Parental alienation usually begins with subtle manipulation as the alienator first makes sure the child feels dependent on him/her (the alienator), then shows displeasure with the child about any positive interaction between the child and the other parent (the target). Eventually, the child becomes fearful of retaliation for showing any positive feelings toward his/her other parent. This manipulative behavior then progresses from “the silent treatment” to actions like blocking the child’s interaction with the other parent, withholding or rejecting gifts, or not sharing the child’s medical or school records, for example.
Some parents will bad-mouth the other parent, make up stories, and even try to relocate, going so far as to change the name of the child. During this time the alienator is using this manipulative “red ink behavior” to blackmail the child emotionally to reject the other parent and be totally dependent on him/her.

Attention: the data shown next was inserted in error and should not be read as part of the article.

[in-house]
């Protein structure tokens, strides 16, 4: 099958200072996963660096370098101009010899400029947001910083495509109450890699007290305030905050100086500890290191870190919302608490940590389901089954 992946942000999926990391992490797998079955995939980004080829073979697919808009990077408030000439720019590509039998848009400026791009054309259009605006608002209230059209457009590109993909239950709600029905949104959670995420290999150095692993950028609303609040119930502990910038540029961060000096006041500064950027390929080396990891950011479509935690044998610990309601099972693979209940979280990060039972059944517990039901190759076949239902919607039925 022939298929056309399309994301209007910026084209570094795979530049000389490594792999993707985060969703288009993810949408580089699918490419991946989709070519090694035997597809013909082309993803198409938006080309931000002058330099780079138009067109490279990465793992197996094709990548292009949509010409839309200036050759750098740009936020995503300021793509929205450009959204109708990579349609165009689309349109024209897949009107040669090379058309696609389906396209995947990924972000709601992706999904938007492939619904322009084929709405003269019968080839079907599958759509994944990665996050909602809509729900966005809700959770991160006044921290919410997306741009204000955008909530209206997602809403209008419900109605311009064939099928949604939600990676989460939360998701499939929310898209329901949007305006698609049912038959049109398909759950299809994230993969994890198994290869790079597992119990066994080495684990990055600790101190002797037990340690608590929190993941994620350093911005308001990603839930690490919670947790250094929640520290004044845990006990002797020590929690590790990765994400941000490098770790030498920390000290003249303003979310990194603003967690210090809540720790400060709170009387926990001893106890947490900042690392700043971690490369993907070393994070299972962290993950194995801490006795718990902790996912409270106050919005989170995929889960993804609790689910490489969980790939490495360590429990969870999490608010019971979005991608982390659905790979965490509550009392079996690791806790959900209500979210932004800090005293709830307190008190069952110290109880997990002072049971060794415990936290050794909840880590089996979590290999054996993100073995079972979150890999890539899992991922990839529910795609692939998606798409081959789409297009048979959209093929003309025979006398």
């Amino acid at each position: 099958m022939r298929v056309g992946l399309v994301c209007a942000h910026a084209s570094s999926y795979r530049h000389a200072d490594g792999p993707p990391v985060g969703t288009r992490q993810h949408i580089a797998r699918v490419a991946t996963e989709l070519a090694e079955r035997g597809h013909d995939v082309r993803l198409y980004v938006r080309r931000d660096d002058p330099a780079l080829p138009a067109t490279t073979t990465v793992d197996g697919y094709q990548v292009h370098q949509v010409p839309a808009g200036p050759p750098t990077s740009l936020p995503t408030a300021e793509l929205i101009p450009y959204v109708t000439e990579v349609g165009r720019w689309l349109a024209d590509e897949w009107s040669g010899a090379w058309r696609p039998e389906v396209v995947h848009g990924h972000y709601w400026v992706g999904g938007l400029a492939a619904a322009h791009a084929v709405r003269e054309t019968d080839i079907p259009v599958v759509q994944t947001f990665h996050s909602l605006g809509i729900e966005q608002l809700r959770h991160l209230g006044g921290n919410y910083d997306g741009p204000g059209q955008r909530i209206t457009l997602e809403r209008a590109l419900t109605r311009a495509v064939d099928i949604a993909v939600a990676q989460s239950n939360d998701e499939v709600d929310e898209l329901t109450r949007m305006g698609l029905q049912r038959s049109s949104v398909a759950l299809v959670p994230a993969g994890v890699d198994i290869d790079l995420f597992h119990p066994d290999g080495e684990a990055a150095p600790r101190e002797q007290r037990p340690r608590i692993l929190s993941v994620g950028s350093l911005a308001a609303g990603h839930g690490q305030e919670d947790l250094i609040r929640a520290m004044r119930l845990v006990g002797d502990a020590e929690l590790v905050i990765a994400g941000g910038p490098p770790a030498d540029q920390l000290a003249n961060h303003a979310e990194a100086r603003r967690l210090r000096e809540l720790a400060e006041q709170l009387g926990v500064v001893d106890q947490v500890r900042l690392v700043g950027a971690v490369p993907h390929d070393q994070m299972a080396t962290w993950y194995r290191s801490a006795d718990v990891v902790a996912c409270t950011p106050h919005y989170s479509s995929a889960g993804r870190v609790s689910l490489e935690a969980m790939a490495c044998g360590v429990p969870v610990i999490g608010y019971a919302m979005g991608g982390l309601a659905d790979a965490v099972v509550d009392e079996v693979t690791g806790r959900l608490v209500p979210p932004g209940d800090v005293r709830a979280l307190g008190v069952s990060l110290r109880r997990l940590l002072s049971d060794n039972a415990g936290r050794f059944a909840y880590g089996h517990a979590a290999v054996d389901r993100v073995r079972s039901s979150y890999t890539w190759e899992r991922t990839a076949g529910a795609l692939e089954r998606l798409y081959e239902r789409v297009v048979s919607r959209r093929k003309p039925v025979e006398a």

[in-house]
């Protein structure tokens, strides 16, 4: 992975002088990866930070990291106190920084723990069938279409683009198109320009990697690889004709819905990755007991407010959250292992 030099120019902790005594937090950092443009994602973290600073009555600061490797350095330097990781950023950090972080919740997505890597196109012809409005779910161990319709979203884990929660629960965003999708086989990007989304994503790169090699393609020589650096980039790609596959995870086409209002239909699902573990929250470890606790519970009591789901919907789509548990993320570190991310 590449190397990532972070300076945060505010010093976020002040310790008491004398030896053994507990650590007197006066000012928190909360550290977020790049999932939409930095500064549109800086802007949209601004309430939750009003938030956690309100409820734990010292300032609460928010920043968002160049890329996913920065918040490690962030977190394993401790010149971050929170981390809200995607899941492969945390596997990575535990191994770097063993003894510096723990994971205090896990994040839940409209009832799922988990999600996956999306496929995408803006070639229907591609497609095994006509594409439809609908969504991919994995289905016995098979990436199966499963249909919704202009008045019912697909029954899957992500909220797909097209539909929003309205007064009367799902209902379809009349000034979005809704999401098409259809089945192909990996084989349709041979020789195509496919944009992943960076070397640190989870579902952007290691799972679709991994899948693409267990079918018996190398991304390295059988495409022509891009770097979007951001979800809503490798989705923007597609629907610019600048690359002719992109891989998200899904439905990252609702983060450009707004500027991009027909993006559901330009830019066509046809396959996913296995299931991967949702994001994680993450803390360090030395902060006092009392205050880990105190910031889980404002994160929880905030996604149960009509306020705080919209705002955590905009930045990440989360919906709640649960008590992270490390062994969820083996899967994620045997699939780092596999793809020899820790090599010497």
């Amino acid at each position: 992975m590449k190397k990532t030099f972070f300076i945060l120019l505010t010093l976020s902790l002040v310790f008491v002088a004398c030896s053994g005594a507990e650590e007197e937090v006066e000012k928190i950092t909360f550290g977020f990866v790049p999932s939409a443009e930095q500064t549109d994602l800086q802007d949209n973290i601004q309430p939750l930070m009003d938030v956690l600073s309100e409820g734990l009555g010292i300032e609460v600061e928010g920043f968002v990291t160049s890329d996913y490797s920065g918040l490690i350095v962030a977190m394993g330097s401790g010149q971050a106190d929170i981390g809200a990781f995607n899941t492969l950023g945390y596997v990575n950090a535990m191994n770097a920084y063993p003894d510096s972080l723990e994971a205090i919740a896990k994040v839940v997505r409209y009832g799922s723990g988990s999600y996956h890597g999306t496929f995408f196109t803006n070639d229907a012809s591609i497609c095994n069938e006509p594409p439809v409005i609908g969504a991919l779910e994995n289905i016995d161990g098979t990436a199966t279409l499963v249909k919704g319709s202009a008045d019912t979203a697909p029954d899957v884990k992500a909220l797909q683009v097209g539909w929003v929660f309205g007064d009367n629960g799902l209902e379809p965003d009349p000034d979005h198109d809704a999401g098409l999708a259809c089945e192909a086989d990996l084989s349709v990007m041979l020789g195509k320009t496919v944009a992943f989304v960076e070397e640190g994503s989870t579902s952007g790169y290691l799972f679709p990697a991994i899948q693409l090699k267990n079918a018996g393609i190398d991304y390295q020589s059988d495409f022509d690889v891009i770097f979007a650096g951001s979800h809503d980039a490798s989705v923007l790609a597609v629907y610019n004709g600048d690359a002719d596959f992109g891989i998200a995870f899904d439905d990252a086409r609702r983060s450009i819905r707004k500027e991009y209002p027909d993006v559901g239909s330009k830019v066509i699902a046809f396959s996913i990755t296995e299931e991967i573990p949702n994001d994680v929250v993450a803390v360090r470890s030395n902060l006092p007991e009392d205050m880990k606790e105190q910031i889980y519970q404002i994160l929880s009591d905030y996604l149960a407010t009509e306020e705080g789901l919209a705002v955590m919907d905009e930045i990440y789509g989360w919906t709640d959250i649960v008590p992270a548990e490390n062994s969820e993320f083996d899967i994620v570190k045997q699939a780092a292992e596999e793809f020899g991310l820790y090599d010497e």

Another part of the manipulation is to convince the child that the other parent does not love him/her, is dangerous, or cannot be trusted. Most alienators are conscious of what they are doing, although occasionally they may be unaware. The purpose is to exact revenge for perceived wrongs. Often, though not always, this misperception of wrongs is caused by a personality disorder.
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